I hope you are buying some fractional silver and gold coin and stowing it away in the sock drawer. A s things presently look, the purchasing value of your tax-free federal reserve notes by the time you reach 60 might not have much impact.
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    Oct 31, 2010 6:10 PM GMT
    HndsmKansan saidInvestment advice on RJ is inappropriate. Those of us who are licensed can't give you advice, due to compliance and licensing restrictions.

    Kudos to you for being so intuned with your investments and the need to save for your future. My suggestion is to visit your investment advisor or seek advice in your state.


    This. Its also inappropriate because those who can give advice are not properly licensed or educated in such matters. Investments are very personal and situational. Find someone that you trust (ask your friends, they may be working with an individual) and get advice from that person.

    Shop around and such, a good advisor wont ask you to move money on the first day you meet them so take your time.
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    Oct 31, 2010 6:11 PM GMT
    In my experience, a lot of investments are way overrated. Fund managers skim off their percentage, whether you make any money or not (and often you don't, because they do). It is win win situation for them.

    Not strictly investment advice, but for what it is worth, my advice is to find the best paying interest-bearing savings account and put your money there. You can get at it if you need it and it is still making some interest. If the rates are introductory (usually 1 year) move your money to another savings account afterwards. With the UK Base Rate at 0.5%, I have still managed to find instant access savings accounts paying between 2.5% and 5% pa over the past year.

    Good luck with whatever you decide, but do develop the saving habit. You won't regret it.
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    Oct 31, 2010 6:44 PM GMT
    reppaT saidDo not come to a site like RJ for investment advice or you'll end up soliciting advice from, say, someone currently investing in copper and natural gas icon_rolleyes.gif

    Seek assistance from a qualified/licensed investment advisor.

    Ah, but I am not in copper or natural gas (alright, I recently purchased a few shares in a company that has natural gas as a part of their holdings because of the dividends that they are paying, their balance sheet, their properties and their production numbers- but nothing at all in copper.) I only said that I kind of like them, right now (and used them only as examples of various commodities that I do like.) Being as it is a discussion forum I am wondering why the eye roll emoticon? Do you believe that natural gas is a poor investment because you are expecting more deflation or because, unlike oil we do not export it internationally and are stuck with whatever price the North American market is paying? Perhaps you believe that there is a decreasing industrial demand or see the increased volume being produced from coal bed methane putting further pressure on the prices? I need something more than an eye roll to understand why you would not want to hold it. I can play both sides and give good reasons to invest in it or to run screaming. I am not telling anybody to go buy copper or natural gas (The only investment vehicles to purchase them outright are risky, need to be understood, and are likely not for somebody who is asking advice. Outside of them, it is difficult to store a ton of copper or thousands of cubic feet of natural gas in your basement while waiting for the price to move.icon_lol.gif )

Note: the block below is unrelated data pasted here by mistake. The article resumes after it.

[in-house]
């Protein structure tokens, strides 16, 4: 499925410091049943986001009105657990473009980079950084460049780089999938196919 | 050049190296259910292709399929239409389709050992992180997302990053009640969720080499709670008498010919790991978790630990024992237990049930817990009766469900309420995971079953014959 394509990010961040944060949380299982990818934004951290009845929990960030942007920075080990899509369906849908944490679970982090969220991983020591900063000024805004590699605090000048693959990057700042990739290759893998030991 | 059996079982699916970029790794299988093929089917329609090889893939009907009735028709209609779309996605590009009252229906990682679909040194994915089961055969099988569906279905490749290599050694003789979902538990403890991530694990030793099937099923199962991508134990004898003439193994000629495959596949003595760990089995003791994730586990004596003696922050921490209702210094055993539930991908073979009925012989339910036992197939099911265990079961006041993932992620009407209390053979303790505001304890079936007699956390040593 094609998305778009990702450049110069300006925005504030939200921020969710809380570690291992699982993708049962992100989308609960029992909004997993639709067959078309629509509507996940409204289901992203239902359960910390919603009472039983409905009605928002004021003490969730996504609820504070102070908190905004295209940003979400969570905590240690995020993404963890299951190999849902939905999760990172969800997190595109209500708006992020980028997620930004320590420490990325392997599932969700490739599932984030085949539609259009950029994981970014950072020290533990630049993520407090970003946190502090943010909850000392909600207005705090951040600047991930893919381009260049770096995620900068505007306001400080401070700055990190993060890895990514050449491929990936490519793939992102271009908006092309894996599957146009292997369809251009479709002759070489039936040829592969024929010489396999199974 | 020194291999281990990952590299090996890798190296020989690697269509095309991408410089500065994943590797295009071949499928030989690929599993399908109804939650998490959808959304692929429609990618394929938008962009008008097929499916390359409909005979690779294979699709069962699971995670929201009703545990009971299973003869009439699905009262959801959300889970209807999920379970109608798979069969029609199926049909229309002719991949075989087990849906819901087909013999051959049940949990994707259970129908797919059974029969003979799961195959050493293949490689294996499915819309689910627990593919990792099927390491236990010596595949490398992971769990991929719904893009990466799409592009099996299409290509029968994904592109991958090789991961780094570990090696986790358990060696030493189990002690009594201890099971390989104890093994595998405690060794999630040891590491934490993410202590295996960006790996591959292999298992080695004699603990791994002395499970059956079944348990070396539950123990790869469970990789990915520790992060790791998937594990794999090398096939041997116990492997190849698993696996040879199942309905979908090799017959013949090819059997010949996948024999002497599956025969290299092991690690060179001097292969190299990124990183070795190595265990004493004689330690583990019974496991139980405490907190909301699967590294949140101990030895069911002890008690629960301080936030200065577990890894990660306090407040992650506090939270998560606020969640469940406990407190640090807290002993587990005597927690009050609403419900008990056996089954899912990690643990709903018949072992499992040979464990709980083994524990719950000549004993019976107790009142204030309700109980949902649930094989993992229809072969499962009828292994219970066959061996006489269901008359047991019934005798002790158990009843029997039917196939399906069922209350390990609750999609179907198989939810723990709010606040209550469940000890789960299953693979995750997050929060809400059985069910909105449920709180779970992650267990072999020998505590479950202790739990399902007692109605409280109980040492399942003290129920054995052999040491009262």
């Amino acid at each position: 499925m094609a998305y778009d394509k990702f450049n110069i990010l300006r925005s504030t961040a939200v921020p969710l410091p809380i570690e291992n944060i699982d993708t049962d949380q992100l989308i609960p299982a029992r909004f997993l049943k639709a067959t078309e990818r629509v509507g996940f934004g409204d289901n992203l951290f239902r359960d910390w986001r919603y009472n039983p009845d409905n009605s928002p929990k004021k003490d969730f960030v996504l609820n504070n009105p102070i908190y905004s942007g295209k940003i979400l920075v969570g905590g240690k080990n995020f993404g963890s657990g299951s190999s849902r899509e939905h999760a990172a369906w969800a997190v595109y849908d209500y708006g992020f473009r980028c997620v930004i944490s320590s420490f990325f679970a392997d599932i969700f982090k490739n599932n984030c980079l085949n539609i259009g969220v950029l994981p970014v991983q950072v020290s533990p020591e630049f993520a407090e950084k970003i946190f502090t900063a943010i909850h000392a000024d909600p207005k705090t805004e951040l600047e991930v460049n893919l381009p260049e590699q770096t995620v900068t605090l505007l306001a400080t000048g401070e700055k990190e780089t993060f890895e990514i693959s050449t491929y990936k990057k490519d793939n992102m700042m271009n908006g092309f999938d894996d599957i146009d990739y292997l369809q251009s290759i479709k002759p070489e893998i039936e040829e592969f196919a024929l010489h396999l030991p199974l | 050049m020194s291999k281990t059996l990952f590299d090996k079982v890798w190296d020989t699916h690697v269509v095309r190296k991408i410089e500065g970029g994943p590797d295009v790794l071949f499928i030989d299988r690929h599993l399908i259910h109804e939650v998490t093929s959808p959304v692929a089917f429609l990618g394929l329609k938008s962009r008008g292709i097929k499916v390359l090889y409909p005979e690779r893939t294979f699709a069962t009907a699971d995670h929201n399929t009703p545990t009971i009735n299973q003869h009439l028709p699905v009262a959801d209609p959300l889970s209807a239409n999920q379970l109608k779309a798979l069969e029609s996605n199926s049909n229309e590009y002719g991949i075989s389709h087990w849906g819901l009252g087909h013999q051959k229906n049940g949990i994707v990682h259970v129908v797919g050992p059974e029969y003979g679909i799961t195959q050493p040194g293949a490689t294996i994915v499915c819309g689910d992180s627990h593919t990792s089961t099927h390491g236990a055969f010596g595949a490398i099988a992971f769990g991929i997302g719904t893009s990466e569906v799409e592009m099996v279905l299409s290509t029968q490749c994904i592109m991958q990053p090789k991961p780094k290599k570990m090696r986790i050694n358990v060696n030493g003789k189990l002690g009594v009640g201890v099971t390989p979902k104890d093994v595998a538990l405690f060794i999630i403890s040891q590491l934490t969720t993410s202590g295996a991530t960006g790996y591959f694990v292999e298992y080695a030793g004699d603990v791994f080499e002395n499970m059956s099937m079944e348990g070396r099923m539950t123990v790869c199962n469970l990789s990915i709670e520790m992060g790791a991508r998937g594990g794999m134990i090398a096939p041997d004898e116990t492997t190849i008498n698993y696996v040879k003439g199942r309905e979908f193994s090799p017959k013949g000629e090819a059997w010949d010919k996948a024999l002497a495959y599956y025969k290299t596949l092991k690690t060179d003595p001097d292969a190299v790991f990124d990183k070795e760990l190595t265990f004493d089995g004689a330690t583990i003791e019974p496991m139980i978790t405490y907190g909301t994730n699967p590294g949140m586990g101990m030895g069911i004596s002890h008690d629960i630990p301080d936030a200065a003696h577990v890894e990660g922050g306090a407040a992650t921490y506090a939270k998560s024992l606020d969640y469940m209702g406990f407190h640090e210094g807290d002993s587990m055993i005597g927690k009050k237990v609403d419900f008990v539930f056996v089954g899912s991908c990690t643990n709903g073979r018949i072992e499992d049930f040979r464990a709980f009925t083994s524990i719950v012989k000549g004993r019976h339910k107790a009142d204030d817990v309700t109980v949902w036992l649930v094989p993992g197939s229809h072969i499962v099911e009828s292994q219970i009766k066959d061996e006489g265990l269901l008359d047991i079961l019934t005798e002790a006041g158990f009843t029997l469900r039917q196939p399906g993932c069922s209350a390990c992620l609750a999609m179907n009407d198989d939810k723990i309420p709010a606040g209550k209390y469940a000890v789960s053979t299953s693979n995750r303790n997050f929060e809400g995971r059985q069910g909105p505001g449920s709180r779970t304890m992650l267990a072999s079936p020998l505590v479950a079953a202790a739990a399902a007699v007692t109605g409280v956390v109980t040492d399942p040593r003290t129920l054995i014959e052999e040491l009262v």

Groundcombat seems to have gotten it: it is a discussion and ideas. I would venture that 9 out of 10 Americans are unaware of TIPS (for example). Even fewer will recognize that you pay a premium to buy them right now. Fewer still will understand why somebody would pay for the privilege of lending money to the government. Looking at the program and doing a little research will tell you why- and will also increase your awareness of bonds, interest rates, inflation and options that you have (none of this is a bad thing.) Again, I would not be putting money into them at this point, but they are an option. Perhaps I should just have concentrated discussion on this interesting program and ignored anything else, but I am curious what opinions others have on commodities, housing, commercial real estate, gold, foreign currencies etc...